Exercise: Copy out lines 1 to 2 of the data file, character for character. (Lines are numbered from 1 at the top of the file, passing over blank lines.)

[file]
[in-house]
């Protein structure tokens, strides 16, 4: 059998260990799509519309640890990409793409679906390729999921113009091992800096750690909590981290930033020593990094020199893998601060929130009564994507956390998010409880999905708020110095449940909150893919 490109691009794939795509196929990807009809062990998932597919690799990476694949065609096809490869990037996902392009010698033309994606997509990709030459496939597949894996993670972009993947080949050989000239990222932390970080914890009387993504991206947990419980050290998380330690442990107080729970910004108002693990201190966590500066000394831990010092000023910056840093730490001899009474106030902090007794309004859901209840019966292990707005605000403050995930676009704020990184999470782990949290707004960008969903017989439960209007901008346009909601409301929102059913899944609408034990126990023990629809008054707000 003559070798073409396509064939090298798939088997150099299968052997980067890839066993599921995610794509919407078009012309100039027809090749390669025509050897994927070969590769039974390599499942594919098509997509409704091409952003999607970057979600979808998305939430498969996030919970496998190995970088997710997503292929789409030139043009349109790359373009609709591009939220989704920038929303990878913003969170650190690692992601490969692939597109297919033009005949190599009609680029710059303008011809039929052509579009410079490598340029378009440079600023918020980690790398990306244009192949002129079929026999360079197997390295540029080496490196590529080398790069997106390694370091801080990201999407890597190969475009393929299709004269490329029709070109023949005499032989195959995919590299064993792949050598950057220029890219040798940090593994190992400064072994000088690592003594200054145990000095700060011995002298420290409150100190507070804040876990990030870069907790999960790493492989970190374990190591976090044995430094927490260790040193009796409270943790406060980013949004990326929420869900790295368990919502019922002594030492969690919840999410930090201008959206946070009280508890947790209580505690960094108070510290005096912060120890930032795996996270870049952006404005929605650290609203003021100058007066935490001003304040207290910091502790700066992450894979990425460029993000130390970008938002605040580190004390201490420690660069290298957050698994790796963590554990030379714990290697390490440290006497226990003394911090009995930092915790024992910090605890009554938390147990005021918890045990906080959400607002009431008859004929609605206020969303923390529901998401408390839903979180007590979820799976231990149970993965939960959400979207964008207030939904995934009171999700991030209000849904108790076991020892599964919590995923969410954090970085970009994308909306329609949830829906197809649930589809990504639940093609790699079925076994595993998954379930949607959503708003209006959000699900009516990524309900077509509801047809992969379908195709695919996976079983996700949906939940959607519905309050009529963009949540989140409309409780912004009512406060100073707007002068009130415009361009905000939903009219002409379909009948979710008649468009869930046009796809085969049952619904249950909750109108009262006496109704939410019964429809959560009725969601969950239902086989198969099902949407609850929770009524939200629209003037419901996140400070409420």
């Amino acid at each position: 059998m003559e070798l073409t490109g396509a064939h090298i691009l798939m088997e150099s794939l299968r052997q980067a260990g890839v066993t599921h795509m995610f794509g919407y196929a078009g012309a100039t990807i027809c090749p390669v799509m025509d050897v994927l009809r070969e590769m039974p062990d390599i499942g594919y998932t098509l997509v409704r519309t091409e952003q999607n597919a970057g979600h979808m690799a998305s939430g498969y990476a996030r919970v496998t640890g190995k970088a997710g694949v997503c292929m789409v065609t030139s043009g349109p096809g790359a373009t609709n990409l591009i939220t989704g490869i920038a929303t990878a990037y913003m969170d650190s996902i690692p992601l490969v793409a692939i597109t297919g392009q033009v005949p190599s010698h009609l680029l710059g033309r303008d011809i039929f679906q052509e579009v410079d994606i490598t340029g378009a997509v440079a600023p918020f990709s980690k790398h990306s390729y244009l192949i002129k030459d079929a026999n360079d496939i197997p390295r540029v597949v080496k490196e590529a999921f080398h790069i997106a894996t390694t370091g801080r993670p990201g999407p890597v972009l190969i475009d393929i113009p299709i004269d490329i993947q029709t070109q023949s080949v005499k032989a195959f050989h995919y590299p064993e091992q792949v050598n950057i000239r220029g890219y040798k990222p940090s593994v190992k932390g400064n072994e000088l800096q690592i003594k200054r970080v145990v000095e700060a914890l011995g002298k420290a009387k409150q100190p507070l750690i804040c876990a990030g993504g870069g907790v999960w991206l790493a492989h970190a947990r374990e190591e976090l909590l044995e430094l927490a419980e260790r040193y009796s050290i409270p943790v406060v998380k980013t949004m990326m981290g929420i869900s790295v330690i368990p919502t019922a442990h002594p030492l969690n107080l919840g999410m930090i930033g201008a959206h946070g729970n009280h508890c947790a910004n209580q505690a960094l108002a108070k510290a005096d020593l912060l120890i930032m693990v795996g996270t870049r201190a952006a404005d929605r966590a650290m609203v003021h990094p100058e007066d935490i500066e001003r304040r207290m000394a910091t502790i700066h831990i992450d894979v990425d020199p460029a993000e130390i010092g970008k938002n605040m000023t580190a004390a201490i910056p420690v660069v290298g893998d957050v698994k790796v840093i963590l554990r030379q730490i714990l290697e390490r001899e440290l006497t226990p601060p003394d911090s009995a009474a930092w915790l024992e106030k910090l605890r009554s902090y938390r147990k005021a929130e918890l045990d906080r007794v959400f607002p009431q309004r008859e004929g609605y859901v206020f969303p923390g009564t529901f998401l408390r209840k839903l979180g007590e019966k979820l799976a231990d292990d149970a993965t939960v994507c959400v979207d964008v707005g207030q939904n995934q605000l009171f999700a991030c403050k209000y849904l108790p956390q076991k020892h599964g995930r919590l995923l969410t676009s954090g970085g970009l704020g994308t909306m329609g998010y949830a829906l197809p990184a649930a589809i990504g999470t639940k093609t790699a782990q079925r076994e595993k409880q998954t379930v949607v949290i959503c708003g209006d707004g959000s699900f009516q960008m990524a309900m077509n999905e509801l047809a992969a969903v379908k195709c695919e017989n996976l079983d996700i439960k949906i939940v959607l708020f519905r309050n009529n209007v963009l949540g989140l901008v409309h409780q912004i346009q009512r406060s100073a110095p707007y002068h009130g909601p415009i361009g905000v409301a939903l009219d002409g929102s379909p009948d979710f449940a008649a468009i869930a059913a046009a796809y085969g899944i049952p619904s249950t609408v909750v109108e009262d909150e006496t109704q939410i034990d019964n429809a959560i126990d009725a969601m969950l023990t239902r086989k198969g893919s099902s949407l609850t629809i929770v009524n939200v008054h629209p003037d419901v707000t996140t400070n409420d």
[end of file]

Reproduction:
[in-house]
């Protein structure tokens, strides 16, 4: 059998260990799509519309640890990409793409679906390729999921113009091992800096750690909590981290930033020593990094020199893998601060929130009564994507956390998010409880999905708020110095449940909150893919 490109691009794939795509196929990807009809062990998932597919690799990476694949065609096809490869990037996902392009010698033309994606997509990709030459496939597949894996993670972009993947080949050989000239990222932390970080914890009387993504991206947990419980050290998380330690442990107080729970910004108002693990201190966590500066000394831990010092000023910056840093730490001899009474106030902090007794309004859901209840019966292990707005605000403050995930676009704020990184999470782990949290707004960008969903017989439960209007901008346009909601409301929102059913899944609408034990126990023990629809008054707000 003559070798073409396509064939090298798939088997150099299968052997980067890839066993599921995610794509919407078009012309100039027809090749390669025509050897994927070969590769039974390599499942594919098509997509409704091409952003999607970057979600979808998305939430498969996030919970496998190995970088997710997503292929789409030139043009349109790359373009609709591009939220989704920038929303990878913003969170650190690692992601490969692939597109297919033009005949190599009609680029710059303008011809039929052509579009410079490598340029378009440079600023918020980690790398990306244009192949002129079929026999360079197997390295540029080496490196590529080398790069997106390694370091801080990201999407890597190969475009393929299709004269490329029709070109023949005499032989195959995919590299064993792949050598950057220029890219040798940090593994190992400064072994000088690592003594200054145990000095700060011995002298420290409150100190507070804040876990990030870069907790999960790493492989970190374990190591976090044995430094927490260790040193009796409270943790406060980013949004990326929420869900790295368990919502019922002594030492969690919840999410930090201008959206946070009280508890947790209580505690960094108070510290005096912060120890930032795996996270870049952006404005929605650290609203003021100058007066935490001003304040207290910091502790700066992450894979990425460029993000130390970008938002605040580190004390201490420690660069290298957050698994790796963590554990030379714990290697390490440290006497226990003394911090009995930092915790024992910090605890009554938390147990005021918890045990906080959400607002009431008859004929609605206020969303923390529901998401408390839903979180007590979820799976231990149970993965939960959400979207964008207030939904995934009171999700991030209000849904108790076991020892599964919590995923969410954090970085970009994308909306329609949830829906197809649930589809990504639940093609790699079925076994595993998954379930949607959503708003209006959000699900009516990524309900077509509801047809992969379908195709695919996976079983996700949906939940959607519905309050009529963009949540989140409309409780912004009512406060100073707007002068009130415009361009905000939903009219002409379909009948979710008649468009869930046009796809085969049952619904249950909750109108009262006496109704939410019964429809959560009725969601969950239902086989198969099902949407609850929770009524939200629209003037419901996140400070409420």